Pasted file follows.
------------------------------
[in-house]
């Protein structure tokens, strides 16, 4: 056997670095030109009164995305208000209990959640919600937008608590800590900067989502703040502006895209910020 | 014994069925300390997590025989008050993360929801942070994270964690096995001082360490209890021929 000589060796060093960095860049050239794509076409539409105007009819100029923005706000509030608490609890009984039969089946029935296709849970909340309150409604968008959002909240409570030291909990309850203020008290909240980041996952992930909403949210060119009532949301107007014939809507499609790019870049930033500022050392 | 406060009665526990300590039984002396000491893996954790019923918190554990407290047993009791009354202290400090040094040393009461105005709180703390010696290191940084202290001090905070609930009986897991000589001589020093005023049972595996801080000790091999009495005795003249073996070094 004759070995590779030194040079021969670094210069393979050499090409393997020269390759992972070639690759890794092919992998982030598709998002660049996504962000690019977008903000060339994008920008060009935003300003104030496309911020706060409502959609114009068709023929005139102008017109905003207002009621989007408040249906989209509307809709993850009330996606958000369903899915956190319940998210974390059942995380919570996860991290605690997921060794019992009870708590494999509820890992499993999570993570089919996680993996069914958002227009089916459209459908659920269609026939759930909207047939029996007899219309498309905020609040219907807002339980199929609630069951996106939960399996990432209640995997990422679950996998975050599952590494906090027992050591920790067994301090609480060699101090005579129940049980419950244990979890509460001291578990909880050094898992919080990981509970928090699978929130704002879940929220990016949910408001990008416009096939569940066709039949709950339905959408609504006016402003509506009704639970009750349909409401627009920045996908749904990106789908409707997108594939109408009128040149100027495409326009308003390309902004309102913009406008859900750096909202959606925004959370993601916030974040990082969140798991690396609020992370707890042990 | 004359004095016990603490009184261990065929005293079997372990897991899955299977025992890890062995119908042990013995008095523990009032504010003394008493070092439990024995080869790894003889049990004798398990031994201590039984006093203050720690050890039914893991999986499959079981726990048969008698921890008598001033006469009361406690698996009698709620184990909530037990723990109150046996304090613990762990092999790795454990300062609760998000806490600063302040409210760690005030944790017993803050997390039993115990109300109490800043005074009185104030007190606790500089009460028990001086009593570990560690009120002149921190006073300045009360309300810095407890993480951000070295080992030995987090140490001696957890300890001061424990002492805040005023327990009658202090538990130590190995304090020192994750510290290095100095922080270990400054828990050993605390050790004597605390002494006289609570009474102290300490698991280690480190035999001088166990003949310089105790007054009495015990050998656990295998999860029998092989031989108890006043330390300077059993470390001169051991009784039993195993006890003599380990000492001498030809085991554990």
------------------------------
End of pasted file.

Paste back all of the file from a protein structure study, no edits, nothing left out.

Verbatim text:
[in-house]
């Protein structure tokens, strides 16, 4: 056997670095030109009164995305208000209990959640919600937008608590800590900067989502703040502006895209910020 | 014994069925300390997590025989008050993360929801942070994270964690096995001082360490209890021929 000589060796060093960095860049050239794509076409539409105007009819100029923005706000509030608490609890009984039969089946029935296709849970909340309150409604968008959002909240409570030291909990309850203020008290909240980041996952992930909403949210060119009532949301107007014939809507499609790019870049930033500022050392 | 406060009665526990300590039984002396000491893996954790019923918190554990407290047993009791009354202290400090040094040393009461105005709180703390010696290191940084202290001090905070609930009986897991000589001589020093005023049972595996801080000790091999009495005795003249073996070094 004759070995590779030194040079021969670094210069393979050499090409393997020269390759992972070639690759890794092919992998982030598709998002660049996504962000690019977008903000060339994008920008060009935003300003104030496309911020706060409502959609114009068709023929005139102008017109905003207002009621989007408040249906989209509307809709993850009330996606958000369903899915956190319940998210974390059942995380919570996860991290605690997921060794019992009870708590494999509820890992499993999570993570089919996680993996069914958002227009089916459209459908659920269609026939759930909207047939029996007899219309498309905020609040219907807002339980199929609630069951996106939960399996990432209640995997990422679950996998975050599952590494906090027992050591920790067994301090609480060699101090005579129940049980419950244990979890509460001291578990909880050094898992919080990981509970928090699978929130704002879940929220990016949910408001990008416009096939569940066709039949709950339905959408609504006016402003509506009704639970009750349909409401627009920045996908749904990106789908409707997108594939109408009128040149100027495409326009308003390309902004309102913009406008859900750096909202959606925004959370993601916030974040990082969140798991690396609020992370707890042990 | 004359004095016990603490009184261990065929005293079997372990897991899955299977025992890890062995119908042990013995008095523990009032504010003394008493070092439990024995080869790894003889049990004798398990031994201590039984006093203050720690050890039914893991999986499959079981726990048969008698921890008598001033006469009361406690698996009698709620184990909530037990723990109150046996304090613990762990092999790795454990300062609760998000806490600063302040409210760690005030944790017993803050997390039993115990109300109490800043005074009185104030007190606790500089009460028990001086009593570990560690009120002149921190006073300045009360309300810095407890993480951000070295080992030995987090140490001696957890300890001061424990002492805040005023327990009658202090538990130590190995304090020192994750510290290095100095922080270990400054828990050993605390050790004597605390002494006289609570009474102290300490698991280690480190035999001088166990003949310089105790007054009495015990050998656990295998999860029998092989031989108890006043330390300077059993470390001169051991009784039993195993006890003599380990000492001498030809085991554990």